The time is now to give health care reform a second, better look

I am a fool. I actually believe that governance should be tilted toward the benefit of those in need. 

My biggest financial worry in life is that the ATM at my bank is outside in the weather. It might rain or snow. But people less fortunate than I, financially, don’t have to worry about the ATM. They don’t need one because they have no money in the bank. 

Perhaps we should increase their cost of medical insurance or deny it altogether. Then I can have even better tax advantages, which I so desperately want because, well, I could go to the ATM more often; even if it rains.

While it is true that Obama’s first try at addressing health care has faults, what were a few hundred poorly evaluated pages of an “improvement” that only took seven years to botch, going to do to fix it?

Think about it, lawmakers. If my neighbor has to return to the days of health care by emergency room, how have we benefited as a society? It wouldn’t save money in the long run. 

You guys are mostly already rich and have Cadillac insurance fully paid for by our government. Do you really need to create another tax advantage for the rich? Do not take away the hope of the poor. 

When society becomes too stratified in wealth, it becomes unstable. That is what causes most revolutions. The rich benefit justly when the poor benefit equally.

Even Bush 41 wanted a kinder and gentler nation. We all need health care just as we all need food. As a nation, we are very stingy about feeding our people. Even Ancient Rome passed out free bread to the poor. Let’s not become even stingier by putting health care out of reach for many people.

So how can I swim upriver against such a travesty? My suggestion is to graduate the cost of care according to one’s needs and means. In some cases, that cost needs to be negative. We who can pay should pay enough so that we can afford to gift health to our fellow Americans. Consider fully incorporating health insurance into our tax system. Not with finite and arbitrary thresholds as recently proposed, but with a percentage graduation that evenly applies to every individual or household.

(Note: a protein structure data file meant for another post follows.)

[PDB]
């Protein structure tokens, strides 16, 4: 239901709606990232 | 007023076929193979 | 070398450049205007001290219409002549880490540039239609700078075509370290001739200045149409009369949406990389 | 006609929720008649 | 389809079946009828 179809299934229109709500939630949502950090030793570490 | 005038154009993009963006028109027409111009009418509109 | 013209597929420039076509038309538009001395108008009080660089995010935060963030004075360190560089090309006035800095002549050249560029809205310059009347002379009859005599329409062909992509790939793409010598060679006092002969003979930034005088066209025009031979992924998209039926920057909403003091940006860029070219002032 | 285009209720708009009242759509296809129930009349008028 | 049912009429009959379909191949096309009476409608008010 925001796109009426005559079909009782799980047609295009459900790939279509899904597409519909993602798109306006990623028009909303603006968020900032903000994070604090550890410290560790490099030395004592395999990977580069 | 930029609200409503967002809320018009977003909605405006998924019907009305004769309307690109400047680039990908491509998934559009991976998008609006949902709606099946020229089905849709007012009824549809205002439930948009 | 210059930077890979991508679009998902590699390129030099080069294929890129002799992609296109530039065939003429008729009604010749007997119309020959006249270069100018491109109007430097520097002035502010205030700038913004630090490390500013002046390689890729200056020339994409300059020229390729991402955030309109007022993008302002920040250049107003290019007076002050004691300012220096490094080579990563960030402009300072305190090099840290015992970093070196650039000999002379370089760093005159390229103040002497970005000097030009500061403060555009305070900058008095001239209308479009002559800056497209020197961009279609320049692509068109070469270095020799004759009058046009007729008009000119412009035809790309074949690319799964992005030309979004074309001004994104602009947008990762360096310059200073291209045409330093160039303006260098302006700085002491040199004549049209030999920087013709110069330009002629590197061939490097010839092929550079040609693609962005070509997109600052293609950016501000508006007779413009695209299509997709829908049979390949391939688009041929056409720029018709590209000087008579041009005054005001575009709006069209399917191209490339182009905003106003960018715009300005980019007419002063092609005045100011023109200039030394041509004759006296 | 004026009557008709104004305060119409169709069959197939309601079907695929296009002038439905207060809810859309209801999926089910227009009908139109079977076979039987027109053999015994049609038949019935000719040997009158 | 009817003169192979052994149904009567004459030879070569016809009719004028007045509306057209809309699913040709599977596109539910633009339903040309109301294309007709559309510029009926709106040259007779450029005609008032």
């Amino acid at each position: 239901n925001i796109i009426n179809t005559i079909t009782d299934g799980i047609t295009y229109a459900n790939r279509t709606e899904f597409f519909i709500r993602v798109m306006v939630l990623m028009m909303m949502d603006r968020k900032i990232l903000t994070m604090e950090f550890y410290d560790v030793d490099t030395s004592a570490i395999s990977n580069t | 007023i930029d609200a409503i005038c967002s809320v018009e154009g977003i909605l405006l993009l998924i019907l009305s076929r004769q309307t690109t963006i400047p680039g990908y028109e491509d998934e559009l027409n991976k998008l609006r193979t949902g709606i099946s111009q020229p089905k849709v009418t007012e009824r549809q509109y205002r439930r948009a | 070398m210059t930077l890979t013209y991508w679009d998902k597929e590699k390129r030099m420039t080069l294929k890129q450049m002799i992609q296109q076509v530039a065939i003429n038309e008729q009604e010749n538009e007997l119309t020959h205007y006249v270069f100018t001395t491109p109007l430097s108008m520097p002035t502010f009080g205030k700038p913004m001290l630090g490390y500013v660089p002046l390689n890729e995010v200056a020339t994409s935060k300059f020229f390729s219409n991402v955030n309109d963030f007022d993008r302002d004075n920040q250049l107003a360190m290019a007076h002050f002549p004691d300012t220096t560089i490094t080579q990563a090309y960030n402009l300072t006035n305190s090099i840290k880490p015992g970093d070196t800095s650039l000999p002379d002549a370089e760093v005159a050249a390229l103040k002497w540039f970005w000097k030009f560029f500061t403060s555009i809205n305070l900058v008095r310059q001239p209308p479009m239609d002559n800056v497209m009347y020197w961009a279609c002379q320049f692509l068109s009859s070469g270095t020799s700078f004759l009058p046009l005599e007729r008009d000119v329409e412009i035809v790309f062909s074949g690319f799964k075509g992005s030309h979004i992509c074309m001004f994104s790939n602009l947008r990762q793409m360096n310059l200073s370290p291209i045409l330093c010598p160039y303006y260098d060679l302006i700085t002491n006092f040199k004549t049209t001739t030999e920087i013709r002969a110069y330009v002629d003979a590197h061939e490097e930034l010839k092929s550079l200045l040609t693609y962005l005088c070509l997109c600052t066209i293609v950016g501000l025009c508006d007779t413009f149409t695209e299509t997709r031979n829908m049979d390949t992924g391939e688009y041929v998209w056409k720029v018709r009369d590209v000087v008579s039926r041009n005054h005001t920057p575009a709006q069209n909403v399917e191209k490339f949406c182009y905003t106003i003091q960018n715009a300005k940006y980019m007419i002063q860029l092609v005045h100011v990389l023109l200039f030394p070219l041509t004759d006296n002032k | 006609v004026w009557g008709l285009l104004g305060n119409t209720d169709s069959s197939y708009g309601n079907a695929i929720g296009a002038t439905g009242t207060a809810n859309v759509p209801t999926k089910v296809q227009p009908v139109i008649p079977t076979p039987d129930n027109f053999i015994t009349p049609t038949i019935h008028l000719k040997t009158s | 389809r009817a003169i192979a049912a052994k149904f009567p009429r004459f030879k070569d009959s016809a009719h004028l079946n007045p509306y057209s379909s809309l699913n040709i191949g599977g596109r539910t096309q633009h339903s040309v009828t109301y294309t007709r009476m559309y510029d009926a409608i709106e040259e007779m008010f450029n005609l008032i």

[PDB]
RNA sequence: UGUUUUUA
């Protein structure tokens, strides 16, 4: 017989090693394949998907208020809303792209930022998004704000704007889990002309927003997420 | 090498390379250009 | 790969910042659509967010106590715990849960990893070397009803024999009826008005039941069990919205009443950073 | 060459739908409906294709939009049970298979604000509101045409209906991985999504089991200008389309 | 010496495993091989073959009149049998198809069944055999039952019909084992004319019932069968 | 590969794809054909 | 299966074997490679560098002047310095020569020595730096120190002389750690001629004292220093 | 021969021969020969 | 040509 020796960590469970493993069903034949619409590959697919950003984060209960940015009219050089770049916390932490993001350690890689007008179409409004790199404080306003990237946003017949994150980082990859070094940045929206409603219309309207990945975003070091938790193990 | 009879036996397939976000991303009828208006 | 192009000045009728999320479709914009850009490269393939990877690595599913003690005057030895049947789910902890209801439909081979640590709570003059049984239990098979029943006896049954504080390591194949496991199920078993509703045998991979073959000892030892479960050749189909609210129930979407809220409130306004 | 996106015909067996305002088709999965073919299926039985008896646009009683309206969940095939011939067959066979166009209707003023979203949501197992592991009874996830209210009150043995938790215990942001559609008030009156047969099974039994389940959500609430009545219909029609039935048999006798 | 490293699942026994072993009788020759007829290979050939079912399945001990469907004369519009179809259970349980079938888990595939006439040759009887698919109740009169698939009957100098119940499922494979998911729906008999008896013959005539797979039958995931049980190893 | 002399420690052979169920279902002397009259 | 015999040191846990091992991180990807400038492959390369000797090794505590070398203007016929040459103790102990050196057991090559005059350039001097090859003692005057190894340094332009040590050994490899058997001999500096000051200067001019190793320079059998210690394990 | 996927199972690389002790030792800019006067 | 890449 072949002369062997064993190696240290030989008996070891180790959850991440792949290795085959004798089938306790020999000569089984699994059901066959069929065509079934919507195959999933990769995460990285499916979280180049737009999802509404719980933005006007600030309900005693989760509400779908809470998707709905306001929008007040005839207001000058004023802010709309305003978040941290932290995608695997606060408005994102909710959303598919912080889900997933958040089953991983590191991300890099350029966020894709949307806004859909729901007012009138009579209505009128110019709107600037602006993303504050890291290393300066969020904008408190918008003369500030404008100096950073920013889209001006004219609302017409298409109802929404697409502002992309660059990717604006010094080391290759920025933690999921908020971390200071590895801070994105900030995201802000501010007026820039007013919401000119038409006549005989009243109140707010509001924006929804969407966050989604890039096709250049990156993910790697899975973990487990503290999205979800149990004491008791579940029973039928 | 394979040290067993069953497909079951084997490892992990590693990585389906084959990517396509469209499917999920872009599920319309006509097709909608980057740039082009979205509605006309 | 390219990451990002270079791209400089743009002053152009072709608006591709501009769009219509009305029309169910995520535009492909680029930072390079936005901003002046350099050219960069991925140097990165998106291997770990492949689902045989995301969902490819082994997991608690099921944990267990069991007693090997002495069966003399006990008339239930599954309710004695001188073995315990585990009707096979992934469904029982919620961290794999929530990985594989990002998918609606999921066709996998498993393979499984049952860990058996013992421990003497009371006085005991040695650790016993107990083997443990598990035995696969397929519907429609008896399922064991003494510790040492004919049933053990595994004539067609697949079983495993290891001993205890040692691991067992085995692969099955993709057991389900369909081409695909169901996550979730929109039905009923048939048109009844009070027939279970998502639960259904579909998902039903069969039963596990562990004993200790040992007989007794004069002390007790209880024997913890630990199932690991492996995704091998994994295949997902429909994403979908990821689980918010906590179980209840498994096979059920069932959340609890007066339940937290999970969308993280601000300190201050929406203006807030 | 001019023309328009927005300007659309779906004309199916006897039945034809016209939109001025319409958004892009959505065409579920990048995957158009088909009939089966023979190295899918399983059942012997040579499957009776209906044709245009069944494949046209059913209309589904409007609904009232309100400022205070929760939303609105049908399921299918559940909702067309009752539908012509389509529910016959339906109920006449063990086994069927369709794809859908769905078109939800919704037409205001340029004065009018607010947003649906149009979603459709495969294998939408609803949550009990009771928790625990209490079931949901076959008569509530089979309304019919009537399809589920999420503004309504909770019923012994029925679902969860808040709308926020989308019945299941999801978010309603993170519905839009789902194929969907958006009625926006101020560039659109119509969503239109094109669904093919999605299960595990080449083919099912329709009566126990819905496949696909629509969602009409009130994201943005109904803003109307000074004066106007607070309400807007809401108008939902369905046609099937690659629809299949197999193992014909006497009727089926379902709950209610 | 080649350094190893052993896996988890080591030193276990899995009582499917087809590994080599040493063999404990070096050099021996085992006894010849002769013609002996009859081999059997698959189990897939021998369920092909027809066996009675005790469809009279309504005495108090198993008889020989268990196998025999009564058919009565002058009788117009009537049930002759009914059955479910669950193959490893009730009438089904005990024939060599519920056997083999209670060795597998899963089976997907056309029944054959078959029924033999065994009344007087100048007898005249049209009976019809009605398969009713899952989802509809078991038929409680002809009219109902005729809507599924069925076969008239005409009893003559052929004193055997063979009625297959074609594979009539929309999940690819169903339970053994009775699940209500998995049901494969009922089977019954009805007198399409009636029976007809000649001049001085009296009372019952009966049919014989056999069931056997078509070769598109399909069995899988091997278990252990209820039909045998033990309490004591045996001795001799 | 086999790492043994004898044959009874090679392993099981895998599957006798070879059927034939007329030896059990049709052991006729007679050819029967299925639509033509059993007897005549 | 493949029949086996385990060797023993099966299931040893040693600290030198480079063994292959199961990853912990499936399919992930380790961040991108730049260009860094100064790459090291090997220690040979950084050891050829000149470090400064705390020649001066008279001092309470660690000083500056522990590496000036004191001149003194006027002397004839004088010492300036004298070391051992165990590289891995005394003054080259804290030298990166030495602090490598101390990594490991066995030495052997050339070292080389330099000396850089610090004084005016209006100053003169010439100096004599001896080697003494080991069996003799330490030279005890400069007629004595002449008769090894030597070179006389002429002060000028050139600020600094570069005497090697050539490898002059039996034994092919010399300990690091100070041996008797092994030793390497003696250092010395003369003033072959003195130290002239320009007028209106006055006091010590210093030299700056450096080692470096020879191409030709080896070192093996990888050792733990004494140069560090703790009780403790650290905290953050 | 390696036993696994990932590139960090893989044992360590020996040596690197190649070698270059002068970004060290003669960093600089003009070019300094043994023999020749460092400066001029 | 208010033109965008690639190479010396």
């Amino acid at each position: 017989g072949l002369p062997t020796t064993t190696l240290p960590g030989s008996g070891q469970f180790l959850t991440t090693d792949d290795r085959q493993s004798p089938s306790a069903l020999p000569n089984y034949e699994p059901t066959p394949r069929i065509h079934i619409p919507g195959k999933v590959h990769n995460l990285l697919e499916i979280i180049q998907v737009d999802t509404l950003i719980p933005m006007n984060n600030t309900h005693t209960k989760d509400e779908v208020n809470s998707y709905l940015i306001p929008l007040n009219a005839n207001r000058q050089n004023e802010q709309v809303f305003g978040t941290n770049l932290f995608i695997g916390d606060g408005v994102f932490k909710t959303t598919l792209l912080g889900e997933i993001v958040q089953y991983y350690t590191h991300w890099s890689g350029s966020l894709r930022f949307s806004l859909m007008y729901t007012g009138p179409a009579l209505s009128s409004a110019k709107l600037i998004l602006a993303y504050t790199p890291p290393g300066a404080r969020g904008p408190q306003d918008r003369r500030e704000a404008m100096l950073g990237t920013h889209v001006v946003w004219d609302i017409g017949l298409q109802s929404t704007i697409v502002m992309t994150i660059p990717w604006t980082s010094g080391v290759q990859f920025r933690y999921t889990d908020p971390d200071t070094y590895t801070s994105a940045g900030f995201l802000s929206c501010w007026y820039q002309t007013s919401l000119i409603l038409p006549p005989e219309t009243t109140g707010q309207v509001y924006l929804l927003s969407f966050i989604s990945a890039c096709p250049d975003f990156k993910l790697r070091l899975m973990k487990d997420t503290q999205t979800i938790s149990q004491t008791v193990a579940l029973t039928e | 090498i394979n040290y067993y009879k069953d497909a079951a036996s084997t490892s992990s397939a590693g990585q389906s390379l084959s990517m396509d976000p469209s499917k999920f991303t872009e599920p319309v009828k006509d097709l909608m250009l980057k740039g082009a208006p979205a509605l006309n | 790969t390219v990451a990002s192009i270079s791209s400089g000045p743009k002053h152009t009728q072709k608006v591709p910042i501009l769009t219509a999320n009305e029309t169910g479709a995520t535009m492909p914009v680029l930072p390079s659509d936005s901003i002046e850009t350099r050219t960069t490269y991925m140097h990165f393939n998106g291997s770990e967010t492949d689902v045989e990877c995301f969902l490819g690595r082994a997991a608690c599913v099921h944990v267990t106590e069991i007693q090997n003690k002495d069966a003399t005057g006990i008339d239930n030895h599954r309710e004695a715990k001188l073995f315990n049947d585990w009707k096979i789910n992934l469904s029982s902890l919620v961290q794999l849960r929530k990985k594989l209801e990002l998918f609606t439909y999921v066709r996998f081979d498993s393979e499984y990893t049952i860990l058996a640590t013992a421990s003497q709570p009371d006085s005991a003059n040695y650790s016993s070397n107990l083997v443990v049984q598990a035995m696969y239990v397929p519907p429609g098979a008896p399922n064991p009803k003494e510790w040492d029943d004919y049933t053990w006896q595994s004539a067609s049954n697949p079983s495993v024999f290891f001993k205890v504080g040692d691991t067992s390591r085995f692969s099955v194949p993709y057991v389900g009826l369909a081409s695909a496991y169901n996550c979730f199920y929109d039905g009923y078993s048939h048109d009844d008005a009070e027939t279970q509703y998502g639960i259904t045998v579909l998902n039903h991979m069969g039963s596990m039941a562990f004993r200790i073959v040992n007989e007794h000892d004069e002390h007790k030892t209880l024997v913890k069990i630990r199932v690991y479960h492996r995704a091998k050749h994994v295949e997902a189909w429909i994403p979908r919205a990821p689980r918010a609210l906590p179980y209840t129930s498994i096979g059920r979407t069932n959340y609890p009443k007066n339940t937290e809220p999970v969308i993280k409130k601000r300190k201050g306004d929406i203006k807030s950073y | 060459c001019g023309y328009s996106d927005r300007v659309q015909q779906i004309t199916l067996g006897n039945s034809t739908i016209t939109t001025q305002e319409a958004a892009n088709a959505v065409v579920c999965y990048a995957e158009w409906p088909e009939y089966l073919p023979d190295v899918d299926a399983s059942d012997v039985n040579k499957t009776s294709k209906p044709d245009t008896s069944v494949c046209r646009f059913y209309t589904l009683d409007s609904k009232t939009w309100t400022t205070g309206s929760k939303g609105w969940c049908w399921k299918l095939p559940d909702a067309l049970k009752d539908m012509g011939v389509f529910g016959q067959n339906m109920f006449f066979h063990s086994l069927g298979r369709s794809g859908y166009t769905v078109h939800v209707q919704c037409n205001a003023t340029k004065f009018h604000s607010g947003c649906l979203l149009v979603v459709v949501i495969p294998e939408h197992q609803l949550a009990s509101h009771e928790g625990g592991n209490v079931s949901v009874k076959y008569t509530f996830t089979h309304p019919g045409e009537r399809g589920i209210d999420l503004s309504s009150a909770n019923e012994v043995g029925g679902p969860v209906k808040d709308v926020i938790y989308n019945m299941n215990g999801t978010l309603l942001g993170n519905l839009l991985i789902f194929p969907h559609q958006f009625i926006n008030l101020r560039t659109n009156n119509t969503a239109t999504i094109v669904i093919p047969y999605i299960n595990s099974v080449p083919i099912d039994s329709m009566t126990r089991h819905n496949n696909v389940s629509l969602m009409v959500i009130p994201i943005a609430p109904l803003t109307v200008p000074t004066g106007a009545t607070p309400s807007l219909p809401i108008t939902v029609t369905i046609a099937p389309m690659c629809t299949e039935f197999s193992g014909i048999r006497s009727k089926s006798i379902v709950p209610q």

Sure, everybody should have some benefit such as a fair deduction for health care, but some need to have a reverse tax to ensure that they are insured. The threshold for medical deductions should be a function of one’s actual income. Where that income is insufficient to pay for basic health care, there must be a negative tax, paid directly to providers, for the benefit of those who most desperately need it.

I am aware that a ‘refundable tax credit’ was crudely included in the Trump/Ryan proposal, but it was not well-designed. Even some Republicans agreed with Tom Cotton, who called to slow it down and get it right. There was too much hurry and not enough thought invested in the first version of the health care bill. 

There is also the issue of health for those people who, for whatever reason, don’t file any tax return. How do we show mercy to them? Fix the problems but don’t ditch the progress that we have made toward being a more egalitarian society. 

Please take the time now to design a health care bill that is actually an improvement to the ACA, in which case I will become an ardent supporter.

Perhaps the basic issue is whether or not health care is a right rather than a commodity. Consider that most hospitals have received government funds and pay no tax. Medical schools and their graduates have certainly benefited from public support in one way or another. We, the tax-paying populace, have already paid in large part for the existing medical infrastructure, and thereby deserve to benefit equally from that infrastructure. 

A health insurance card should be much the equivalent of a Social Security card, issued to every resident. Lawmakers, it is your job to make it so.


Philip Truax lives in Sharon, has been a local computer businessman since 1982, and is a family man and grandfather. He received a master’s degree from Yale Divinity School in 2013.